|Date||3 November 2016 (Thursday)|
|Time||6:30 - 8:30pm|
|Venue||Room 8-210, 8/F, Lau Ming Wai Academic Building, CityU|
Prof. Jonathan J. H. Zhu 祝建華教授
of Department of Media and Communication
City University of Hong Kong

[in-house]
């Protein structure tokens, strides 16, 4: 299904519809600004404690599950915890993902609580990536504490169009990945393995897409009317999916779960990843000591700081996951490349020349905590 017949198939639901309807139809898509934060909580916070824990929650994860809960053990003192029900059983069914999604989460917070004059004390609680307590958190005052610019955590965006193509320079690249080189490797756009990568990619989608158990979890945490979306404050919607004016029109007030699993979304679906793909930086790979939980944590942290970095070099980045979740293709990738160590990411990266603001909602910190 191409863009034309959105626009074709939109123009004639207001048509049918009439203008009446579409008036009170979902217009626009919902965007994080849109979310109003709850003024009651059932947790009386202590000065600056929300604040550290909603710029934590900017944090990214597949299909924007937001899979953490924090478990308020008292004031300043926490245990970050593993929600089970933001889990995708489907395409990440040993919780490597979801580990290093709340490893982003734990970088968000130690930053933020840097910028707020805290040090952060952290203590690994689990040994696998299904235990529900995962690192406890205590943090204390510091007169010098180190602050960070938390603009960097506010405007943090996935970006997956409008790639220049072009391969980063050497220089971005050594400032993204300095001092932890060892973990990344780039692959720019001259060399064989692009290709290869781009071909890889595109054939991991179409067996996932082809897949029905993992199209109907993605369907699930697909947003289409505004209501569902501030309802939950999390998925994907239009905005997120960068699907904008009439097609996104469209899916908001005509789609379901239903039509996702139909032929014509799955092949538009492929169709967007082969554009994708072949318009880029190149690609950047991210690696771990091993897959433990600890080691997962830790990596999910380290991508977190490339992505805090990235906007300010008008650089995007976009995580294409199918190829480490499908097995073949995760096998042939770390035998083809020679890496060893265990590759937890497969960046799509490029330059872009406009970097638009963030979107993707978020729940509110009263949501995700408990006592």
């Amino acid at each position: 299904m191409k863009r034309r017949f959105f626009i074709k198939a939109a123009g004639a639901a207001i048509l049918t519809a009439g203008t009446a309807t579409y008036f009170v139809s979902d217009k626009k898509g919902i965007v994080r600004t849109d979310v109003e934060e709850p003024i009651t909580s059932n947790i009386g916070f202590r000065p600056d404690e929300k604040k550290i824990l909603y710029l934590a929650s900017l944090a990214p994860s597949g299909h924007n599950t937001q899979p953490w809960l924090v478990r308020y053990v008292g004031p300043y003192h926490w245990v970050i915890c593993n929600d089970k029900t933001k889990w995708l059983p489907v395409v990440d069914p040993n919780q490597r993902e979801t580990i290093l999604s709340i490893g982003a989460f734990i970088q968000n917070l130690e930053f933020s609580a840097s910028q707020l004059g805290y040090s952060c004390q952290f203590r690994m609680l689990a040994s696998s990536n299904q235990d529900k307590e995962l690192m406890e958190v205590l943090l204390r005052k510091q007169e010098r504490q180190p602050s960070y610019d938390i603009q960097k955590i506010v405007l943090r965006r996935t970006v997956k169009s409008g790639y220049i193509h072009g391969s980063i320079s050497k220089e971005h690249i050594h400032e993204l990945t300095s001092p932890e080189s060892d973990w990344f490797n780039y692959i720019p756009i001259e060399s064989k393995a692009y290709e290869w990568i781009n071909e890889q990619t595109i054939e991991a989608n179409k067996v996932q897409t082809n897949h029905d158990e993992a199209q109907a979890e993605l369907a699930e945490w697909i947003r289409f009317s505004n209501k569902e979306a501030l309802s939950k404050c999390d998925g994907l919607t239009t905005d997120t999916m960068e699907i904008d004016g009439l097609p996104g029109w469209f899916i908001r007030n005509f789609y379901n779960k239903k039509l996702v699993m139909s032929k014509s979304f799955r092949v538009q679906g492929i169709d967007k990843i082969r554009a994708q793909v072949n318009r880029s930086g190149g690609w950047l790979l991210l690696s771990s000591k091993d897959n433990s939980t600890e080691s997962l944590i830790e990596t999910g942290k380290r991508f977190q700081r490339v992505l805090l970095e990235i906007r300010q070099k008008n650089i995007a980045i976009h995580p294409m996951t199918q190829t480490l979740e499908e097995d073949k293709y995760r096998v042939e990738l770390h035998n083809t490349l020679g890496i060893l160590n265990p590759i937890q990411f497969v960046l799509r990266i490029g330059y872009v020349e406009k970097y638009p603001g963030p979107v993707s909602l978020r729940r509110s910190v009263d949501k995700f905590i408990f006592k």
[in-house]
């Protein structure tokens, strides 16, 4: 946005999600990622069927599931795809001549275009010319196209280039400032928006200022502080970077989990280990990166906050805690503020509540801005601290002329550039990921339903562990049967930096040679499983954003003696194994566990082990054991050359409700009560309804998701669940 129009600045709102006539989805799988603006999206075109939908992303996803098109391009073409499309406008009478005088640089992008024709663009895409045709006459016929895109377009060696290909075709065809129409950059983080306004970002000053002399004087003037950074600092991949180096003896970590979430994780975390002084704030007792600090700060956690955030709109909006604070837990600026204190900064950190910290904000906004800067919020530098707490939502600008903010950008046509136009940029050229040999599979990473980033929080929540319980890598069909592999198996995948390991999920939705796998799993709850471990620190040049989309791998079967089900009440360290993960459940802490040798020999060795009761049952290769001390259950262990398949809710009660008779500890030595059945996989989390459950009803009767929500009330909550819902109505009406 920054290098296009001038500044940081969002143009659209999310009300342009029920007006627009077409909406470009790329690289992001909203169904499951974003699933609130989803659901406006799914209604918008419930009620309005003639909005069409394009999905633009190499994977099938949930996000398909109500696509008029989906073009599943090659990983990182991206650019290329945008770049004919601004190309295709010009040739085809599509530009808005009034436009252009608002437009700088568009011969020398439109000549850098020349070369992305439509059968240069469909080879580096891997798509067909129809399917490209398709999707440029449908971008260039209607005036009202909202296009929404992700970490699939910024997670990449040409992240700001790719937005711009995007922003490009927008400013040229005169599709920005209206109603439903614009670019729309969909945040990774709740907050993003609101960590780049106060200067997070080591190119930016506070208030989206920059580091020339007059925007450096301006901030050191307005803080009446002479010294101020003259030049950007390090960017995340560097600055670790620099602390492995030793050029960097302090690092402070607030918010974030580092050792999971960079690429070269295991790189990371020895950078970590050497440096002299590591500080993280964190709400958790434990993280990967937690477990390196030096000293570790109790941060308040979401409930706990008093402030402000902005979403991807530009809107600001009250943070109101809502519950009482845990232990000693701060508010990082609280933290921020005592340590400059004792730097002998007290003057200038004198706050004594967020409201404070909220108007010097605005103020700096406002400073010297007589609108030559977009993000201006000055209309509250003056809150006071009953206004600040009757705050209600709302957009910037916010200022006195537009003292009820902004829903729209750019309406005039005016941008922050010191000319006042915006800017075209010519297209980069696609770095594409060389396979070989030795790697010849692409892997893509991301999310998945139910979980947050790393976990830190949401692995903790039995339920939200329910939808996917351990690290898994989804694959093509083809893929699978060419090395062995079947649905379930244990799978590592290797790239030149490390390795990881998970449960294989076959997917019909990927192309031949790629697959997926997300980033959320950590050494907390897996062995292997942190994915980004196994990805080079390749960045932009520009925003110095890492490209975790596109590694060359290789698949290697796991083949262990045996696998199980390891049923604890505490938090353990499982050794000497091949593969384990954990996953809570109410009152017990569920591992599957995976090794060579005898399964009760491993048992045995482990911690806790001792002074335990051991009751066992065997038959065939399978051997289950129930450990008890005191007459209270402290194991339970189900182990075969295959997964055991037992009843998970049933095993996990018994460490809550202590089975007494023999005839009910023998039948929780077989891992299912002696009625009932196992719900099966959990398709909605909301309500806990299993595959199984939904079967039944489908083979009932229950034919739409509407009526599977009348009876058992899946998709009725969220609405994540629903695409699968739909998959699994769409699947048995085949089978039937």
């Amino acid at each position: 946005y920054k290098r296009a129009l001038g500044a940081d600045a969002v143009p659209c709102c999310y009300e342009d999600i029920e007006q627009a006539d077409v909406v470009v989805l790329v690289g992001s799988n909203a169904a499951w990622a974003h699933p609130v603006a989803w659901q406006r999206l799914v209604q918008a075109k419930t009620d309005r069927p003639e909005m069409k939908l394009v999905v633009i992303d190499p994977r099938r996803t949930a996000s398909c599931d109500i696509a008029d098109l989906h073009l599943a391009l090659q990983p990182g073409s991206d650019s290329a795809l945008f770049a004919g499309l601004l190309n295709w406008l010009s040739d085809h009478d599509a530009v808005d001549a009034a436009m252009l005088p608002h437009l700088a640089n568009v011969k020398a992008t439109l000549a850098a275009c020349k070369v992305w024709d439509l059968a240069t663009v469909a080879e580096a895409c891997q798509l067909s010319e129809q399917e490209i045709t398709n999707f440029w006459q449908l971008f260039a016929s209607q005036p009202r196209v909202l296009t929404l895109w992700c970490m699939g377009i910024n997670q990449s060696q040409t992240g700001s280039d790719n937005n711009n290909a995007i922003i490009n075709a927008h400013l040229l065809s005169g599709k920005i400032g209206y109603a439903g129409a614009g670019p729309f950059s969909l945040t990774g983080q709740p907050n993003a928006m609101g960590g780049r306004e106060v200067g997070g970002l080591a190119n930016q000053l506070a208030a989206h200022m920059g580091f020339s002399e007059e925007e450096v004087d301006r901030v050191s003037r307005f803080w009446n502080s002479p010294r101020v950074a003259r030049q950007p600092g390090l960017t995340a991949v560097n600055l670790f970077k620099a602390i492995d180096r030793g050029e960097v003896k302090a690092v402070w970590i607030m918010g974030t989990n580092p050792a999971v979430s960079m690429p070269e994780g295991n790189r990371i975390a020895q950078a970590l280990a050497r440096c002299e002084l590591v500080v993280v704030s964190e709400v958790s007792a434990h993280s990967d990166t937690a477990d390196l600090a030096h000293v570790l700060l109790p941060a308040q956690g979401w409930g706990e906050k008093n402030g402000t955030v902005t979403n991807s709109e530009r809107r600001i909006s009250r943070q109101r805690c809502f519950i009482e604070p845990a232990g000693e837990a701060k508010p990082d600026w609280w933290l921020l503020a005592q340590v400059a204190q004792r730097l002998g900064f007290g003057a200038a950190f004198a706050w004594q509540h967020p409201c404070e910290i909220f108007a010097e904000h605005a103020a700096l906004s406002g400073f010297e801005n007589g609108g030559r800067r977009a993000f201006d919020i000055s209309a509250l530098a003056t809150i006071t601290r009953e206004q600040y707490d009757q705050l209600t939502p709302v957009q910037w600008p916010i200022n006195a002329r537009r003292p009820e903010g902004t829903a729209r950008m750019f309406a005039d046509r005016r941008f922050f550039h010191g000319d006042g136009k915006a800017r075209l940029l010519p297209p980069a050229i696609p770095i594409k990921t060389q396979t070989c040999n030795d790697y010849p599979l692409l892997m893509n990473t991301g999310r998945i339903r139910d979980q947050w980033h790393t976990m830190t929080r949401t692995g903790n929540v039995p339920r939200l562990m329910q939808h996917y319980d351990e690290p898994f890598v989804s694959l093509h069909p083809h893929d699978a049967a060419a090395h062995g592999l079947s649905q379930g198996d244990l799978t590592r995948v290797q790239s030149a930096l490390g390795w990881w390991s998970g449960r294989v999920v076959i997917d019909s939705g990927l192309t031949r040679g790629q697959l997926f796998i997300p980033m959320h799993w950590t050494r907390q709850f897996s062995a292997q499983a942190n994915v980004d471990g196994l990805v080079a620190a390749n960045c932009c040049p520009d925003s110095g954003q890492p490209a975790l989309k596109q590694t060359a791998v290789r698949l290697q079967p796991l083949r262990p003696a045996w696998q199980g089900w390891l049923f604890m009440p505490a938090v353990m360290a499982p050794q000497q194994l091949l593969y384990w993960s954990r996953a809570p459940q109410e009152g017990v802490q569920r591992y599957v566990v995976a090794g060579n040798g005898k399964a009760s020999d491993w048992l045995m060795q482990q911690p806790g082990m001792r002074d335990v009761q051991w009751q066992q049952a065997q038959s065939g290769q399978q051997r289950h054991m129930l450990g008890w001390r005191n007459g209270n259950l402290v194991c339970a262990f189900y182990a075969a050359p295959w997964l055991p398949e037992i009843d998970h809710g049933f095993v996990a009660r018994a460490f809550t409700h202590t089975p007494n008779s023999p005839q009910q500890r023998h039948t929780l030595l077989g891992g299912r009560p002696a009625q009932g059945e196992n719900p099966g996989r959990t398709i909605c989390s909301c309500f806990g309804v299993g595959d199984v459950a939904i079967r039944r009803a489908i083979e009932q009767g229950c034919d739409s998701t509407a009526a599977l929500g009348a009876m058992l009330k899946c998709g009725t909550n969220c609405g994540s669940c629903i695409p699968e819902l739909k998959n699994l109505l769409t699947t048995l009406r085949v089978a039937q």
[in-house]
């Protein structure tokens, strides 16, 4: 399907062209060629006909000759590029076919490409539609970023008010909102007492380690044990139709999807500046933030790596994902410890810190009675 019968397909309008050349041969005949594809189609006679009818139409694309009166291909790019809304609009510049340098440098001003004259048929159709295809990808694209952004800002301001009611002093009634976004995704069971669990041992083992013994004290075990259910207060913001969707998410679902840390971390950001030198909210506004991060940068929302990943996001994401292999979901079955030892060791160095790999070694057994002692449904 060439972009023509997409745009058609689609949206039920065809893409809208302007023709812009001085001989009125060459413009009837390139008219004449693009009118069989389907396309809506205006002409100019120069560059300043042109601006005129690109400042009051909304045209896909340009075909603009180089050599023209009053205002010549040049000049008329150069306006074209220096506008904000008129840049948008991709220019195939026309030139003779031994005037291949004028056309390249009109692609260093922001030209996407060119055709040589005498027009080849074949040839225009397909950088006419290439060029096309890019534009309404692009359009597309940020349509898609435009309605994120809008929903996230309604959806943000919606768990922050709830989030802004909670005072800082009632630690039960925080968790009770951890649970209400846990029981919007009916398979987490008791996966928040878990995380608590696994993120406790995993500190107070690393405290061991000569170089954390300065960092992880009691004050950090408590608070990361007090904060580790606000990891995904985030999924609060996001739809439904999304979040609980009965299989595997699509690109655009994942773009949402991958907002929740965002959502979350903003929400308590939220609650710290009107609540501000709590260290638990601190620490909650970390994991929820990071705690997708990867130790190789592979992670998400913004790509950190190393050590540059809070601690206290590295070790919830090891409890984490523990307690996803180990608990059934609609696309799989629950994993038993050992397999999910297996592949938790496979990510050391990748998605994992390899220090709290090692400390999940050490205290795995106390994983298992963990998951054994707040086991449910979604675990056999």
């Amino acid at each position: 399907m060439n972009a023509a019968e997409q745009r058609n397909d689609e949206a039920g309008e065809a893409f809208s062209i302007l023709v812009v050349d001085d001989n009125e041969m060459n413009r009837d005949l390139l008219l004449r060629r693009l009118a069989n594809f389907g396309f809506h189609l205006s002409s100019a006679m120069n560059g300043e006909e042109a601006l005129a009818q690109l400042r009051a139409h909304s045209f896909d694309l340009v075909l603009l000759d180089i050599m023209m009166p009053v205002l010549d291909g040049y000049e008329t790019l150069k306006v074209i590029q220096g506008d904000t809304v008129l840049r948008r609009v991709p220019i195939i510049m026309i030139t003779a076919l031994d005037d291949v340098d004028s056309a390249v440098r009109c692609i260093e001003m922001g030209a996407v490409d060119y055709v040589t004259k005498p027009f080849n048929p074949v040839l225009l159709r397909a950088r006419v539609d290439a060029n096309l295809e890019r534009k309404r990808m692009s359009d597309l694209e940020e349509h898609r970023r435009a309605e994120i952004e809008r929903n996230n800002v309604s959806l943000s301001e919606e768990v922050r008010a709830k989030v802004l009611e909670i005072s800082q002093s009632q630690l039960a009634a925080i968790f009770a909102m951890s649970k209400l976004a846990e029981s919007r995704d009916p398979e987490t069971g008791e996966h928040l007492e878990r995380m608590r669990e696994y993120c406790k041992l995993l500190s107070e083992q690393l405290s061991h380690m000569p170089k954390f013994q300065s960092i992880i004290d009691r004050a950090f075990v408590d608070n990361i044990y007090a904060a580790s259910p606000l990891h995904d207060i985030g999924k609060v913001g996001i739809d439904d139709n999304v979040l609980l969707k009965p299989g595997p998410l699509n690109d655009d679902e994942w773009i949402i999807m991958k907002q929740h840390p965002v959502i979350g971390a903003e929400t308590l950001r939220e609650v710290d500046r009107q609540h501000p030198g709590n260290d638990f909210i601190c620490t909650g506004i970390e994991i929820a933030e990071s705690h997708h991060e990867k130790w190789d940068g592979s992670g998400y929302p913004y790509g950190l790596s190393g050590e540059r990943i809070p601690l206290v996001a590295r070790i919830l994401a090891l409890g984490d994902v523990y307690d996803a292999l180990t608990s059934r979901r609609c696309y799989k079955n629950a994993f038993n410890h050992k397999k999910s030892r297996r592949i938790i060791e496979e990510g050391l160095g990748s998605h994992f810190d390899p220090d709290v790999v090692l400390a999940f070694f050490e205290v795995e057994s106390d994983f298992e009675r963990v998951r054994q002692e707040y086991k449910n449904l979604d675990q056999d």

The term “network thinking” is obviously closely related to currently trendy buzzwords such as “internet thinking”, “big data thinking”, and “computational thinking”. However, network thinking focuses on the connections or ties among human actors such as individuals, events, institutions, nations, etc. There is also nothing new in this relational orientation. What’s unique about network thinking is that it goes beyond popular clichés, e.g., “everything is related to everything else” or “the world is flat”, to explore what ties are effective, what ineffective, and what even counterproductive. In this talk, I’ll introduce 10 pairs of competing ties, including direct or indirect ties, one-way or two-way ties, bilateral or multilateral ties, manifested or hidden ties, strong or weak ties, positive or negative ties, unweighted or weighted ties, assortative or disassortative ties, and static or evolving ties. Through continuous empirical studies, network scientists have uncovered the conditions and mechanisms for some of the ties but remained unknown about other ties.